Do I prefer Ringo?
Obituary of James Gowan, published on: website The Architect, 2015
The Brittish architect James Gowan has passed away. With James Stirling, he created a series of designs for powerful brick residential buildings in the 1950s, culminating in the famous Leicester Engineering Building. The conflict between the two partners about the authorship of this building stands as one of the most famous clashes in twentieth-century architectural history. As an architecture teacher and the author of a finely crafted body of work consisting mainly of housing, James Gowan is rightly placed on a pedestal in London architectural circles.
Ellis Woodman has demonstrated in his biography, reviewed by me in November 2008’s edition of De Architect, how James Gowan’s 1959 draft of the Engineering Building in Leicester, created by James Stirling, provided the so-called ‘Style for the Job’. In this case, this consisted of a detailing of patent rods and wire-cut engineering bricks. After the subsequent success of this building, Stirling declared this style of materials to apply to all newly acquired commissions. With each building, however, Gowan always wanted to find an appropriate idiom. In his judgment, a library could not look like a factory. This conflict over the distinction between the typology of a building and its stylistic and architectural treatment did not overcome the gentlemen. Stirling’s career, which incidentally continued to benefit from his partners’ input in ever-changing collaborations, sky-rocketed. Gowan plunged into a much more modest architectural practice and was active in teaching.
Gowan’s oeuvre is at least as varied as Stirling’s. With its radical typology, the 1958 design for Churchill College in Cambridge anticipates the work of the Italian Tendenza architects a decade later. By his own admission, the design was prompted by historical references, but was undoubtedly also influenced by the typology of the local colleges. Schreiber House I in Hampstead, built in 1964, is based on a classical geometric scheme too, with concrete rib floors and wooden furniture giving each room a different character. Later, Gowan worked in a free-style classicist idiom when it suited. Frivolous his buildings would never become.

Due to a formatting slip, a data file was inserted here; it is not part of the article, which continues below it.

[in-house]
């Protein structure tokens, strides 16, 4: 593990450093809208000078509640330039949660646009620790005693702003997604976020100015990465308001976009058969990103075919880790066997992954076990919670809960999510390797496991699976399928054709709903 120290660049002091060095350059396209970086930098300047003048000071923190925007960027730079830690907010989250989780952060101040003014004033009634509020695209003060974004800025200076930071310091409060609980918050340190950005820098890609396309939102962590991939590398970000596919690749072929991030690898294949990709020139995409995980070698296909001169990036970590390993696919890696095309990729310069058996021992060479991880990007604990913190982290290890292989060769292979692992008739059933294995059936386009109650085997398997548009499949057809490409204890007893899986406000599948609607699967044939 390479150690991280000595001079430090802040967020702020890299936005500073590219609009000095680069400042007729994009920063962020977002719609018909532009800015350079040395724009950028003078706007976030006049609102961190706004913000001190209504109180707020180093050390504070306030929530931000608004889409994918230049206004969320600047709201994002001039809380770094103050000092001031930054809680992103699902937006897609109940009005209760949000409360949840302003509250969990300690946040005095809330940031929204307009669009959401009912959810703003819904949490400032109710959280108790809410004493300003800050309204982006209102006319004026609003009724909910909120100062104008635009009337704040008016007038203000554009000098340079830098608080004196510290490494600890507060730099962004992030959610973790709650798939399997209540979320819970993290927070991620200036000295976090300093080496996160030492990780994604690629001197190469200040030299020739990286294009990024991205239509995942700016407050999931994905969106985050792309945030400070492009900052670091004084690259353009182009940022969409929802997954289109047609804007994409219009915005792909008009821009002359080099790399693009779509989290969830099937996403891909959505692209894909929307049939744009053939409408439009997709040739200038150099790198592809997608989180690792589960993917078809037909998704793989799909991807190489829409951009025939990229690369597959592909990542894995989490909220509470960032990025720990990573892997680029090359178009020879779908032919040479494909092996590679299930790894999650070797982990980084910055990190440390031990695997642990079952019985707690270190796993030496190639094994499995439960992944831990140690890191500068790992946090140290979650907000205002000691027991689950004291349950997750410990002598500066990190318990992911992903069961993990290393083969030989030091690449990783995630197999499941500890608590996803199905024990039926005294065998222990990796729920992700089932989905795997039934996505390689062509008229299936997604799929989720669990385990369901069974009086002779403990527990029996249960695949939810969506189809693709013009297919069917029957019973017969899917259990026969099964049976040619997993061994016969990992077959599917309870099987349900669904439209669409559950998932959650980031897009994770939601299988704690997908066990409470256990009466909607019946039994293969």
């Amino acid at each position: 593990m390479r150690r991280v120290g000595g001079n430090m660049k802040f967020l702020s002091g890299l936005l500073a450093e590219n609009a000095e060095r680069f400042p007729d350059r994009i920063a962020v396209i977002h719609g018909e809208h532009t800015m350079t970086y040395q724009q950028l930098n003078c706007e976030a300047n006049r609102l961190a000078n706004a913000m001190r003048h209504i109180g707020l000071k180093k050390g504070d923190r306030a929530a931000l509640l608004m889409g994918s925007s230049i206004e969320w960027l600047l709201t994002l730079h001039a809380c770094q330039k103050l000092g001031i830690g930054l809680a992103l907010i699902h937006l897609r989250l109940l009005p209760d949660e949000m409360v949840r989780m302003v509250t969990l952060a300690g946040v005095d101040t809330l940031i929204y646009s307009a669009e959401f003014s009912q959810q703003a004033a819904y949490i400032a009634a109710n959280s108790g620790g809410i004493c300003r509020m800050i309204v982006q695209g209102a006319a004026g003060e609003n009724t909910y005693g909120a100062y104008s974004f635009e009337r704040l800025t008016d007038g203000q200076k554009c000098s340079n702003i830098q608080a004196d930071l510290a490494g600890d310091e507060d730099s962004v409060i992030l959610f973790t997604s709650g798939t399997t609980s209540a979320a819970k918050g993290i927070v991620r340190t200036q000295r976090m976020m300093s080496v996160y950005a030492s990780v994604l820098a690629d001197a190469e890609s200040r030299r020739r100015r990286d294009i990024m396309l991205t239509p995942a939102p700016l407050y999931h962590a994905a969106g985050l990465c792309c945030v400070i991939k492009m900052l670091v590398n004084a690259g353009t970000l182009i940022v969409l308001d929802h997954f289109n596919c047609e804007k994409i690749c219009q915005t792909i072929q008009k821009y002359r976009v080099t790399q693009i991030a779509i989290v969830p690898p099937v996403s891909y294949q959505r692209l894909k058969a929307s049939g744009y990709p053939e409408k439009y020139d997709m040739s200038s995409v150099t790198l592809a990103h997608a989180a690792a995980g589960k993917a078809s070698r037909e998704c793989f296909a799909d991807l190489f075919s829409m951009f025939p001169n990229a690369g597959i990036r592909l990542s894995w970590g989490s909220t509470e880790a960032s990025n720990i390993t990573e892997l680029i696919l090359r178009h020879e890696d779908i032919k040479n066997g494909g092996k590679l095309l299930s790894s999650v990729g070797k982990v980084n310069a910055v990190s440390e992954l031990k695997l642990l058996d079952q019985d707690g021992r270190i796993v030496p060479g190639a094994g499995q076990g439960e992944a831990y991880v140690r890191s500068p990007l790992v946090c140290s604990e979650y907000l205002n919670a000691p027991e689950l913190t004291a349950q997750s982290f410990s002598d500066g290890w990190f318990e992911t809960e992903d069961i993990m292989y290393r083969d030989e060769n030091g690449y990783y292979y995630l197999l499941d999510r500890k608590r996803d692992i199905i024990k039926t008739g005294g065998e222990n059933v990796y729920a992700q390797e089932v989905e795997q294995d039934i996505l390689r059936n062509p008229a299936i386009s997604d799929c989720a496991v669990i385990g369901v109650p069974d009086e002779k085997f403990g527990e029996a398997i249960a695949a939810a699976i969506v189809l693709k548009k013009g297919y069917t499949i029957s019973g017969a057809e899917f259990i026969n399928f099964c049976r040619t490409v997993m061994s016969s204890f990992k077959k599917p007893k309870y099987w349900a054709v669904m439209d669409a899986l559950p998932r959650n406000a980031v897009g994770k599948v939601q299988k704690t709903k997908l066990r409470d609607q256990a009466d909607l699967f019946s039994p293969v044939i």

Together with Ellis Woodman, I visited Gowan once at his home in Notting Hill. Gowan’s archive appeared to be in pristine order. Unsolicited, he expressed the pain he still felt about the conflict with Stirling, even though the resulting break-up was half a century old by then. What struck me most about this meeting was how precisely Gowan explained the detailing of various residential buildings. He drew a lot himself. Sometimes he directed only the crucial components of a building. Gowan showed me how he kept control over the construction process of Schreiber House II in remote Chester thanks to sketched schedules of the natural stone elements.
What he drew depended on the Style of the Job, which in turn depended on the joy the architect and his clients had in the making of architecture. Gowan visibly relished the subtle panelling and furniture pieces found in his homes. His craftsmanship was not that of the artisans on the building site. His métier was the understanding of possibilities and limitations of the craft, factory and building site. He claimed that for a perfect building, you don’t need perfect drawings at all.
I had to laugh heartily when FAT architect Charles Holland once said to me: ‘Writing a book about Gowan is like saying: I actually prefer Ringo’. His joke about Woodman’s biography and the controversy between the two former design partners approximates the legendary Scottish humour of Gowan himself.
Do I prefer Ringo? I have no answer to that question. James Stirling is an architect counted among the most important of the last century – including myself. But that does not make the question a pointless one. The choices Gowan made outside the spotlight are worth considering.
The uniqueness of James Gowan’s work is that he knew how to flawlessly link his intellectuality to the mundanity of building and dwelling. And precisely that is what earned Gowan his place in history. His buildings fit into a long architectural tradition. They keep this alive, but they also manage to be comfortable. His Style of the Job is never overdone. Gowan fitted the potentially spartan Schreiber House I with magnified black leather Chesterfield sofas, heavy curtains and rugs. The house is among the highlights of late modern architecture.
James Gowan lived to be 92 years old.